After all, many owners now demand the same level of care for their pets as their families, says Dr. Chick Weisse, a staff surgeon and head of interventional radiology at the Animal Medical Center. He regularly hears variations of, “My aunt had this procedure, why can’t my dog?” To meet this demand, veterinarians and human surgeons have started to collaborate on new, expensive procedures, teaching one another relevant techniques. Drs. Berent and Weisse are coached by an interventionist from NYU Langone, while the hospital’s department of neurology works with doctors from Weill Cornell Medicine.
For Harold Herzog, a professor of psychology at Western Carolina University who has spent his career studying our relationship with animals, all of this raises important questions: How do we determine when the most compassionate response isn’t a complicated procedure, but to let the animal die a painless, unprolonged death? And more broadly, is it right to treat animals as if they were people?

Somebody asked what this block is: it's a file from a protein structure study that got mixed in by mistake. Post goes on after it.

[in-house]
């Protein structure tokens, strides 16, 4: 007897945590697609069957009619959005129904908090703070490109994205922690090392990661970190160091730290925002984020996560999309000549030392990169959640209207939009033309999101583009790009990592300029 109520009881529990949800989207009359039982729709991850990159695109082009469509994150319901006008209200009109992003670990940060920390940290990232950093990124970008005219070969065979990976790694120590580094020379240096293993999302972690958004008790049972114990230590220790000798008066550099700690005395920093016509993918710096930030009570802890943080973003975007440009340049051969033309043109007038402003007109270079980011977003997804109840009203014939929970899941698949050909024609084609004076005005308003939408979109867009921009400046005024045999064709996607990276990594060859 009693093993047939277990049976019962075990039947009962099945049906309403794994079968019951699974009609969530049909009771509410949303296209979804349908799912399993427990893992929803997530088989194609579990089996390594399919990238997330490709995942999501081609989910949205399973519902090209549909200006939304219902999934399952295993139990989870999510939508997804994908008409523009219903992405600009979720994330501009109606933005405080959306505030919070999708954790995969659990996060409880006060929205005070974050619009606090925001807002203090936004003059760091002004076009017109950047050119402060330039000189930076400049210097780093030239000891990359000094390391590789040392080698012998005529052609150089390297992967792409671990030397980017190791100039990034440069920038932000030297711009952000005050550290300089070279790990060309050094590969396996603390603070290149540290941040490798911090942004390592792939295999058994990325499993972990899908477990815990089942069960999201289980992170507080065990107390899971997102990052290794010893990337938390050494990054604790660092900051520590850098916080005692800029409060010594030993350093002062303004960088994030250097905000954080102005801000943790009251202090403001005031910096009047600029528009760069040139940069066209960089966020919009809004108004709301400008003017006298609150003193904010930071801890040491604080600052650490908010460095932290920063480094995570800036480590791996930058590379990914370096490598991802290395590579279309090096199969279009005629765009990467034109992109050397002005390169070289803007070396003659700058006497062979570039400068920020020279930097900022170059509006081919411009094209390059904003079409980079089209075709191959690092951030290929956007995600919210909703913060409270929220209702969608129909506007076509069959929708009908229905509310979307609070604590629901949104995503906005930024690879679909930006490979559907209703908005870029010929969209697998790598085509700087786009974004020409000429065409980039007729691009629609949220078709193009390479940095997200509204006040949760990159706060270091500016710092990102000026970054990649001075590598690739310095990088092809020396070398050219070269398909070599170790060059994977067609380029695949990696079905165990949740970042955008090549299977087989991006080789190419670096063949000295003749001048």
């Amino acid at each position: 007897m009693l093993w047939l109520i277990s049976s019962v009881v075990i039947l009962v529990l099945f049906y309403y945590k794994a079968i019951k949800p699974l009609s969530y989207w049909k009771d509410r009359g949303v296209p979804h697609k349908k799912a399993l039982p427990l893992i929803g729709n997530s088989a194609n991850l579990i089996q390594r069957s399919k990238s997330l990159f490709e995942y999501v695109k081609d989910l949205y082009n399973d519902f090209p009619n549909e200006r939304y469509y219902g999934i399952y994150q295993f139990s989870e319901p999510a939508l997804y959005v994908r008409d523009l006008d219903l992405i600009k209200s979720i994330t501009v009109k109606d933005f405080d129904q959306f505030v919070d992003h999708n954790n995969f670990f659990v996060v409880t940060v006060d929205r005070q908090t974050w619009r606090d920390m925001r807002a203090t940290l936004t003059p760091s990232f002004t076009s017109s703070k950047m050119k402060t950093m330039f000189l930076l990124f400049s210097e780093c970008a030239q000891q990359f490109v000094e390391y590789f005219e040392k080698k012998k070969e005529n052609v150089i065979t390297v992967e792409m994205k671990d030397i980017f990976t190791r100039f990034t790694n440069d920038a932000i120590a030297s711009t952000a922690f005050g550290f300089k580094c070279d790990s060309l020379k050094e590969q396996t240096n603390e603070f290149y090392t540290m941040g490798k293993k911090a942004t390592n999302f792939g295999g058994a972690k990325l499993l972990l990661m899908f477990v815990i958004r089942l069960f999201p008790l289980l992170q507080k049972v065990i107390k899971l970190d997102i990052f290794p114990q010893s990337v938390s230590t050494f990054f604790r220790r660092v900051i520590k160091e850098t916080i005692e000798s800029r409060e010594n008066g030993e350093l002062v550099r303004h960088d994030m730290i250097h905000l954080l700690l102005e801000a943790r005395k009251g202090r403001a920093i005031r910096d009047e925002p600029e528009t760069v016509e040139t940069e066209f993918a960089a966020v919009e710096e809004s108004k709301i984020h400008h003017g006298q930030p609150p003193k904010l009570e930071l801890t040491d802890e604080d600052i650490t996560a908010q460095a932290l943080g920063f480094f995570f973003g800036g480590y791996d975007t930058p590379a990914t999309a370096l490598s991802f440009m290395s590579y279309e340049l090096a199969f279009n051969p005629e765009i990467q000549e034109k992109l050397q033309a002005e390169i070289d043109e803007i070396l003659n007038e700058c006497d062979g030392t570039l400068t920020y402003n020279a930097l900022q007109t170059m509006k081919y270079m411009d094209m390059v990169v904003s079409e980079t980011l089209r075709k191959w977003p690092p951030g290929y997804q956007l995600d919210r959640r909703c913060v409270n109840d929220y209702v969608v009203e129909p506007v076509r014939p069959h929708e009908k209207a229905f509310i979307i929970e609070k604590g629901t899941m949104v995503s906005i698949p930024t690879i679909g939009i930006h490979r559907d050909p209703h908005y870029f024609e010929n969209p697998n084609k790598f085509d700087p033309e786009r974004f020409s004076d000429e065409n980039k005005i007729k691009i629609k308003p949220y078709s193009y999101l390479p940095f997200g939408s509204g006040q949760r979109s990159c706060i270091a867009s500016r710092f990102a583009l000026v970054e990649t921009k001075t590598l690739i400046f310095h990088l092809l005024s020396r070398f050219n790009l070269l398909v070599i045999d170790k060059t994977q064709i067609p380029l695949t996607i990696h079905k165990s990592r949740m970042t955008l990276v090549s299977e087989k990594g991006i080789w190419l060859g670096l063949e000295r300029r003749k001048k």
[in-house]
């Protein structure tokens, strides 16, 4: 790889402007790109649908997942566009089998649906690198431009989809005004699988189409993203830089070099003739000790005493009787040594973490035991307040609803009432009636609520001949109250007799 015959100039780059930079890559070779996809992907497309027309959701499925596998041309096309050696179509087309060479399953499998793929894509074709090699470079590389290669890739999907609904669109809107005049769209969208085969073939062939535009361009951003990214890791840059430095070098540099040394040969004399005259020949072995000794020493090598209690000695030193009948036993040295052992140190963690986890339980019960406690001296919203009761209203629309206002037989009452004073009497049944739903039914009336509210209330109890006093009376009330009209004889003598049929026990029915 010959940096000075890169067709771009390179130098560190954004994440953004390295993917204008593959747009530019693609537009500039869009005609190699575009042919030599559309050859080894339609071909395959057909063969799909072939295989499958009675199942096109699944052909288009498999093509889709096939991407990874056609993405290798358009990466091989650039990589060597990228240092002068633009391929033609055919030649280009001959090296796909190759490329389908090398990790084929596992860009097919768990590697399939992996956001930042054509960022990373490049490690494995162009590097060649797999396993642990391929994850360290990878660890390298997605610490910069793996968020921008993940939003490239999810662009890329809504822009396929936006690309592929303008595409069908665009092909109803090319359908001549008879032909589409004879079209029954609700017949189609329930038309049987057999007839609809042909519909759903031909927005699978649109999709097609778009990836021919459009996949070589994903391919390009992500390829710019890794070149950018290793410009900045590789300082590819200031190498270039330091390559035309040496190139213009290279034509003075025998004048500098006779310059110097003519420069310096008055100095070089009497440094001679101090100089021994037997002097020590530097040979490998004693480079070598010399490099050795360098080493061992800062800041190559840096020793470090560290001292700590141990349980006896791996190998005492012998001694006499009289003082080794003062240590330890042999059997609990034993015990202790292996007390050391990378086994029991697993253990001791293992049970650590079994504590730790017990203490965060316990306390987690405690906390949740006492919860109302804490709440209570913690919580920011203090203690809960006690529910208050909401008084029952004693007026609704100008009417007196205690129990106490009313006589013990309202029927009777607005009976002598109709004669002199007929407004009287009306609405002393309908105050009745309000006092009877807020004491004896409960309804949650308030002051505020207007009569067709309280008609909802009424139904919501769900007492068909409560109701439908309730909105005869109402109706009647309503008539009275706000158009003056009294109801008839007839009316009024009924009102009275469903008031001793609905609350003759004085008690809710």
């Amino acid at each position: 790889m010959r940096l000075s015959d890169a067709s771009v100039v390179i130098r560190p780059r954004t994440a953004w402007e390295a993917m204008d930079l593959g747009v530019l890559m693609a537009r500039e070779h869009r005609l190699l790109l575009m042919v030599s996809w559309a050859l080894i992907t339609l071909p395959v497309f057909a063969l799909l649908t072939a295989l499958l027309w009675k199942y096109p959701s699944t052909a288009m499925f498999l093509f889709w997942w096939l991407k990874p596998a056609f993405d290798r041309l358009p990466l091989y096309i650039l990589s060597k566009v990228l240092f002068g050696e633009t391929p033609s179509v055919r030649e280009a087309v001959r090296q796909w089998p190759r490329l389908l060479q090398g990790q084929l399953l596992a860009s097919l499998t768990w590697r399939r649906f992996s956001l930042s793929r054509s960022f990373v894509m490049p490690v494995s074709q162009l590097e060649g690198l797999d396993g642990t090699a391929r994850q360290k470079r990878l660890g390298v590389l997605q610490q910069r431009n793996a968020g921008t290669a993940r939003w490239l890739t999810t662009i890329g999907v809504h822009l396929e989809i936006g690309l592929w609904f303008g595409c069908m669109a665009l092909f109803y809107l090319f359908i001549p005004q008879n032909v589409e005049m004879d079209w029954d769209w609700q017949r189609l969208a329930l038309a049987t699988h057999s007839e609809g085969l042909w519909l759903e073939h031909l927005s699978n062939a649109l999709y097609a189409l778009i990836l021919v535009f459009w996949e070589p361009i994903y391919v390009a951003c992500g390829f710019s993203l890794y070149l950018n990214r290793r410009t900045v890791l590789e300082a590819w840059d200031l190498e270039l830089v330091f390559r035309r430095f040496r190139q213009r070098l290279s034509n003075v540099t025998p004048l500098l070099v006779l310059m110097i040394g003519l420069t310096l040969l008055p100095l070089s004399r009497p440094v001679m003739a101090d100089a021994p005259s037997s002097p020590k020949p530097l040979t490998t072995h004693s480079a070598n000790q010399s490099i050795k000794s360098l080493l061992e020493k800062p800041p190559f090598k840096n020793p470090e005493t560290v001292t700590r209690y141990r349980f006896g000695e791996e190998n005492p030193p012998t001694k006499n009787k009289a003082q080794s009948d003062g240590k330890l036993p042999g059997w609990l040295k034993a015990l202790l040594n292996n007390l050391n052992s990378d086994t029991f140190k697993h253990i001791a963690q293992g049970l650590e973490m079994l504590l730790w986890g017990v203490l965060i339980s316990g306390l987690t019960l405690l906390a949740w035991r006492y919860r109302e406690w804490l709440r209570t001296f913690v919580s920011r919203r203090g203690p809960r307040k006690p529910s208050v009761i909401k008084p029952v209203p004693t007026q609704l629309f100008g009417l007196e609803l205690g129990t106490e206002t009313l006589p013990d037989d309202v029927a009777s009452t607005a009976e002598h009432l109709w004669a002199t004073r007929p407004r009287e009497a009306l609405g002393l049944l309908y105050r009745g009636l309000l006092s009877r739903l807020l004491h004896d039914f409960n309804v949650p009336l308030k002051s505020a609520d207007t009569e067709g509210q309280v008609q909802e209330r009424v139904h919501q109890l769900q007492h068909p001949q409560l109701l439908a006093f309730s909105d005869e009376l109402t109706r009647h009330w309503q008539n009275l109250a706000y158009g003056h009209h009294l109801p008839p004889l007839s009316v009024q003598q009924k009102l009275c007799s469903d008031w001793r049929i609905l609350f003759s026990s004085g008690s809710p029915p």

Three years ago Shirley Hao created an account for Tibby, her Corgi, on which she posts and captions photos from her dog’s perspective. But even for Hao, who actively engages in anthropomorphism online, the societal shift to treat pets as if they were humans can be unsettling.“In the back of my mind, I’m always like ‘but she’s just a dog,” she says. “I love her, but she’s just a dog.’”
For many owners, that’s no longer a relevant distinction. Which means for many owners, the stop treatment point no longer exists.